Hedge Riding: The Art of the Hedge Witch

Bringing the Hedge back into Hedge Witchcraft, working with liminal spaces and the Otherworld

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How Altars can Alter our Practice


Altars can have a very significant role in daily practice and worship, providing a focal point in establishing relationship. I try to highlight this importance with my students, explaining the benefits of have a focus within an area in which to open up communication with the spirits of place (or land, sea and sky), the ancestors, and the gods.  Communication is essential to good relationship, and finding a spot to come back to again and again helps us to not only strengthen the bond between the person and the place, but also gives it a ritual context within which to commune. Often this ritual context is held within a temple, whether it is a building or creation of stone and/or timber, or a sacred circle cast with energy around the practitioner. The importance of the altar and the temple should not be taken for granted, though neither are exactly essential.  

When beginning on the Druid path, having a place to work in that you can come back to repeatedly creates a special bond between the person and the place.  A place has a very real impact upon a person, as we come to realise that we are not separate from the rest of the natural world.  When we find our place within a place we are able to communicate openly, sharing freely that wonderful dose of awen (inspiration), the hum of energy where souls meet.  

I have an outdoor altar and an indoor altar. They are both very different. Indoors the altar is laid with candles and artwork, bones and feathers, stones and other fetishes laid about while incense swirls over the mass of objects.  Outdoors I have a simple altar of a stone laid flat upon another stone, with a small stone circle creating the temple that holds this altar.  I leave offerings of food and drink upon the outdoor altar, sometimes making offerings/sacrifice to the water in our pond instead. The indoor altar is held within the temple that is home, my own sanctuary delineated from the rest of the world, where safety and nourishment is found inside its walls. My outdoor altar is set within the temple of stones and the boundaries of the garden itself, though the energy flows freely through either altar, not confined to the spaces of the temples, just as energy is not confined to the temple that is the physical body.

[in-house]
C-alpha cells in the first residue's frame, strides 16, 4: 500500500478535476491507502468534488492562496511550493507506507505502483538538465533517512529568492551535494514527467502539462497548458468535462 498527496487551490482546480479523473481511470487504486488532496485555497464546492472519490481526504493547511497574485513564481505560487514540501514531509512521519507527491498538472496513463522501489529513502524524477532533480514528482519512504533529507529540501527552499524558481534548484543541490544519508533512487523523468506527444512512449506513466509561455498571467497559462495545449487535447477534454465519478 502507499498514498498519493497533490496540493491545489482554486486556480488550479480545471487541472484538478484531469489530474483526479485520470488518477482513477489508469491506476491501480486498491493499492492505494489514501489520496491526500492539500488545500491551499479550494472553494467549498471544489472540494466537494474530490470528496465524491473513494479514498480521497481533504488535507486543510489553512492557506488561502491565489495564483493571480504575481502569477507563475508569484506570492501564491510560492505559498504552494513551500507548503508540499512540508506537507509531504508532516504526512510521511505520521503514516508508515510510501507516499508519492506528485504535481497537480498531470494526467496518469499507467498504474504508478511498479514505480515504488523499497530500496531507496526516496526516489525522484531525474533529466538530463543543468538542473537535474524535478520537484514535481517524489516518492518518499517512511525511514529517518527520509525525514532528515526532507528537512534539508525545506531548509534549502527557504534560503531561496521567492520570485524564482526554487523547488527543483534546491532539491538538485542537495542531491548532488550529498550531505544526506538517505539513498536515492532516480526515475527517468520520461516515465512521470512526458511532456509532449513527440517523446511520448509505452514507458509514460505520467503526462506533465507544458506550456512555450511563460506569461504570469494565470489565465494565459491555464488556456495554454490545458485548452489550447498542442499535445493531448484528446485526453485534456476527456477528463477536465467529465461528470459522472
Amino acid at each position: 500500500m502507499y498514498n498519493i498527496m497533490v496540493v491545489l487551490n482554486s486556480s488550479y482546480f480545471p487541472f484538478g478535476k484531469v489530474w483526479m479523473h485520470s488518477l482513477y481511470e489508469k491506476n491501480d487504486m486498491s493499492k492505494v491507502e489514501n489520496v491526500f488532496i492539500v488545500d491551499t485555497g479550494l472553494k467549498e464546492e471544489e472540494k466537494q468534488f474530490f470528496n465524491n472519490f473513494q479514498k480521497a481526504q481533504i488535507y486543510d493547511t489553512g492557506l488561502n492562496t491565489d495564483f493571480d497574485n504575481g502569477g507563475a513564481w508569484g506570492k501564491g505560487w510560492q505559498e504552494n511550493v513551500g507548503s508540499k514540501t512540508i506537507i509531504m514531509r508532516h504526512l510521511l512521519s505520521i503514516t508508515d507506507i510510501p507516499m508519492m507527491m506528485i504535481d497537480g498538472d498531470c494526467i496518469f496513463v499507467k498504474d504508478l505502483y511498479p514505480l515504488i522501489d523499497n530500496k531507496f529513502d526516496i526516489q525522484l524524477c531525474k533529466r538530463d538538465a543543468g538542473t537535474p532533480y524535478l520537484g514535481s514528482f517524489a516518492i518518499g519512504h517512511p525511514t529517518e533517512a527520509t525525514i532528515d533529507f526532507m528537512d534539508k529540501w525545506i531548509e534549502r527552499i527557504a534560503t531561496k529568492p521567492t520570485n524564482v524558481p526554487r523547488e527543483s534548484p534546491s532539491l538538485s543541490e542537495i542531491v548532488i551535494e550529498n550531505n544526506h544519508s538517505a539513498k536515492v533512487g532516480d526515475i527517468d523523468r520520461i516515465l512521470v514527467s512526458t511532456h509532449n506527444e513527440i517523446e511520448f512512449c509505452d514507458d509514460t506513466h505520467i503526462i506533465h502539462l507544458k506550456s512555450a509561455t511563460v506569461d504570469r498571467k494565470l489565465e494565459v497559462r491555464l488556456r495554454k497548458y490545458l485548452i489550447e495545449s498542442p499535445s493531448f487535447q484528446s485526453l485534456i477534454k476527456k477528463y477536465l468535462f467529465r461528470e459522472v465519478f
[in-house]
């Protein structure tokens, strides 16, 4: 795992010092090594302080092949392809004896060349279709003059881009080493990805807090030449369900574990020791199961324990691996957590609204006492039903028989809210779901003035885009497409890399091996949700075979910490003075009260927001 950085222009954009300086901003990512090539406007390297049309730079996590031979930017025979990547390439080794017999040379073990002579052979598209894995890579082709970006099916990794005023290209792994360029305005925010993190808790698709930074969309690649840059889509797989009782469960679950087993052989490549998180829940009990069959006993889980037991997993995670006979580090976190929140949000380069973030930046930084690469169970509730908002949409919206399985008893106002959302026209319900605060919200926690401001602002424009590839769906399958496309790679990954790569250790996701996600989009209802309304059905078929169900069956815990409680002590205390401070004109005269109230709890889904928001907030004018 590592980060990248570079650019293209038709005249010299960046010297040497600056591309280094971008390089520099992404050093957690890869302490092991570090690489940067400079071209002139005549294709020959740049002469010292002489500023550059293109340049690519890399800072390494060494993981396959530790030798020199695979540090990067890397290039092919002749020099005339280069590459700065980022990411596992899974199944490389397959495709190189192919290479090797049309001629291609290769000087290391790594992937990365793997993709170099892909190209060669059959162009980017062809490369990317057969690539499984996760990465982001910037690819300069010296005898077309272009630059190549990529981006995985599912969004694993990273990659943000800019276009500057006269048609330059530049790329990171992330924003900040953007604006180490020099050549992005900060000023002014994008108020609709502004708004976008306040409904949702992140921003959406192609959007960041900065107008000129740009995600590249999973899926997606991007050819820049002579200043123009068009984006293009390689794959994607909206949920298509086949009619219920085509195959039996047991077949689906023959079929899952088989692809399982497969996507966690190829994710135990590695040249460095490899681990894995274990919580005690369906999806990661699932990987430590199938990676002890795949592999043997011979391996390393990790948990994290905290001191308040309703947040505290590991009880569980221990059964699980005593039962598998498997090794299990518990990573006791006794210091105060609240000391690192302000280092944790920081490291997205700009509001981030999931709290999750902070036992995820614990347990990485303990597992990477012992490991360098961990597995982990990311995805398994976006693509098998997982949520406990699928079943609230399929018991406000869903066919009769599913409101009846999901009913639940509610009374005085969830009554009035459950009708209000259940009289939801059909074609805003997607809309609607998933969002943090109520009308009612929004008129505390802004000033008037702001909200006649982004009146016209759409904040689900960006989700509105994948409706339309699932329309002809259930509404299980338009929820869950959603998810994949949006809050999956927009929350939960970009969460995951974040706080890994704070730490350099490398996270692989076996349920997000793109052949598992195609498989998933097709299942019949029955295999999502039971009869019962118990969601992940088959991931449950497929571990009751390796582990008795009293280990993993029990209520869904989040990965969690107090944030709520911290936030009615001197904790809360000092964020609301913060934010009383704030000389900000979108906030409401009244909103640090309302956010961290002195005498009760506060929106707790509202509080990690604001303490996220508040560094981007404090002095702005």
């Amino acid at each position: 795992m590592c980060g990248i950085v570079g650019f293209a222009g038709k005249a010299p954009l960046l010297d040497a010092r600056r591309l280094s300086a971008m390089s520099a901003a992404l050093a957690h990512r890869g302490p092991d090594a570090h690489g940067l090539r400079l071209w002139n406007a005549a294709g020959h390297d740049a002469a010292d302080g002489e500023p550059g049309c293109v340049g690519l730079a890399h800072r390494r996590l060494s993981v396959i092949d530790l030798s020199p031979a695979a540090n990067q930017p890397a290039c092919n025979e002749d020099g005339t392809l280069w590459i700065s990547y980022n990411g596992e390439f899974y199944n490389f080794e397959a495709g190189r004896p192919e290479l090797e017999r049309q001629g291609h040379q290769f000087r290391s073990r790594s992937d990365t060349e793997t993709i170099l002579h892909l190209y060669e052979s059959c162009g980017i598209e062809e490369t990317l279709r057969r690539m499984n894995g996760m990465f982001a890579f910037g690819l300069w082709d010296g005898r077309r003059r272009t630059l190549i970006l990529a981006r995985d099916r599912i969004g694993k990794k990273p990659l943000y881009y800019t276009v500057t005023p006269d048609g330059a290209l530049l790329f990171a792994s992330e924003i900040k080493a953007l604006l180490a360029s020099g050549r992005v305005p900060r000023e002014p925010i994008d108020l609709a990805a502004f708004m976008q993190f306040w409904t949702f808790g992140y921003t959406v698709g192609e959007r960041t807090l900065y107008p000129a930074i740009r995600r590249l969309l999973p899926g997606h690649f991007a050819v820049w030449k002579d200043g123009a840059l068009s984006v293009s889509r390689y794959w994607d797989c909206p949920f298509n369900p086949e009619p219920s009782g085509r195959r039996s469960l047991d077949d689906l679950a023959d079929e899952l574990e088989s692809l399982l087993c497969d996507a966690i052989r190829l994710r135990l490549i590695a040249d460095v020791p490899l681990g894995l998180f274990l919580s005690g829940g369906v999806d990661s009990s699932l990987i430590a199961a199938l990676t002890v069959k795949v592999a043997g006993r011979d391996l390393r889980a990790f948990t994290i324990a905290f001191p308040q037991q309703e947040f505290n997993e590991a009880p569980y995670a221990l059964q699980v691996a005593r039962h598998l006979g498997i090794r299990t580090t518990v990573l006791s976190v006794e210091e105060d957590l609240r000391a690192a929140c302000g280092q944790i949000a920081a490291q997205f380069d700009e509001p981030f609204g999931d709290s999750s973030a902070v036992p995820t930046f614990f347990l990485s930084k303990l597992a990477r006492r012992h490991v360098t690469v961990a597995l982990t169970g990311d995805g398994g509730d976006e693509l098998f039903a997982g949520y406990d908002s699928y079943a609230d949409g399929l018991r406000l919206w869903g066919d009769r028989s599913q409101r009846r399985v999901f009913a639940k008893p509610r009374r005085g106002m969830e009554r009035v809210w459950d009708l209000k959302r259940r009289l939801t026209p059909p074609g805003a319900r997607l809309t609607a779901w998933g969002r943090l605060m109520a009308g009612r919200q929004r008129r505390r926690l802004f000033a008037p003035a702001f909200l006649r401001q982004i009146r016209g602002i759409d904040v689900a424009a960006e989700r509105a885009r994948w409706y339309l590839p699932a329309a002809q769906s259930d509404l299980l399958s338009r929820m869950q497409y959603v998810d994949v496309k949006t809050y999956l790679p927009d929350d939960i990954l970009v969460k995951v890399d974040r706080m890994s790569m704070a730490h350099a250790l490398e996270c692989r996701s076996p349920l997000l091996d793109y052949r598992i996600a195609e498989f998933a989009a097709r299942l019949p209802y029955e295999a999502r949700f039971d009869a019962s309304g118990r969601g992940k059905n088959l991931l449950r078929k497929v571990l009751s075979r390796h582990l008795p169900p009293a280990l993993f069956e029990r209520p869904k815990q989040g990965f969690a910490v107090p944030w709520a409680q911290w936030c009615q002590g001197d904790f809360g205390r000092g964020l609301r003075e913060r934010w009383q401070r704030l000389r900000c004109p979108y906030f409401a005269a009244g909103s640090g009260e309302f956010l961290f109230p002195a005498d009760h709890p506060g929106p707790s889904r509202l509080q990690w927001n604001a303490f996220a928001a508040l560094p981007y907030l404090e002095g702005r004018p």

Returning again and again to my altar indoors, it is a space where I can commune with the spirits of hearth and home, my goddess Brighid in her more anthropomorphic state.  The ancestors of blood I feel deeply within my soul at this particular altar, as well as the ancestors of tradition. Surrounded by my collection of books, these wisdom keepers have their energy flowing into that sacred little room where I meditate daily, lighting candles and incense and communing. At the outdoor altar, I connect with Brighid in her serpent energy form, the white dragon energy that runs throughout the British Isles, connecting each part to the other in a vast network of flowing energy. I also find a deep resonance with the ancestors of place there, those who have lived upon this land before me, who tended the apple orchards and lived in hovels, the birds, badgers, beetles and more whose bodies make up the soil. Outside, I realise that we walk upon the bodies of our ancestors with every step, that they are an essential part of our life, for out of the soil comes the food that nourishes us.  I feel the realms of sea and sky close by too, for living near the coast the air is often tinged with the scents of the North Sea.   

As I spend time at these altars, I establish a relationship that grows and grows with each visit. Instead of scattering the energy here there and everywhere, it becomes focused into a place.  There are several other places nearby that I visit regularly which have the same effect, places where I spend time getting to know the spirits of place and they in turn get to know me. In coming back to these places time and again, there is a familiarity that develops, as with old friends, that helps us in our work, whatever is it that we are doing. Altars really can alter our perception and our relationship with the world around us, by providing that focal point that we return to again and again.  Spending time at a designated place allows us to get to know it intimately, rather than having a passing conversation with an acquaintance. As my teacher before me always said: "It's all about relationship".  

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  Joanna van der Hoeven is a Hedge Witch, Druid, and a best-selling author. She has been working in Pagan traditions for over 20 years. She is the Director of Druid College UK, helping to re-weave the connection to the land and teaching a modern interpretation of the ancient Celtic religion.  


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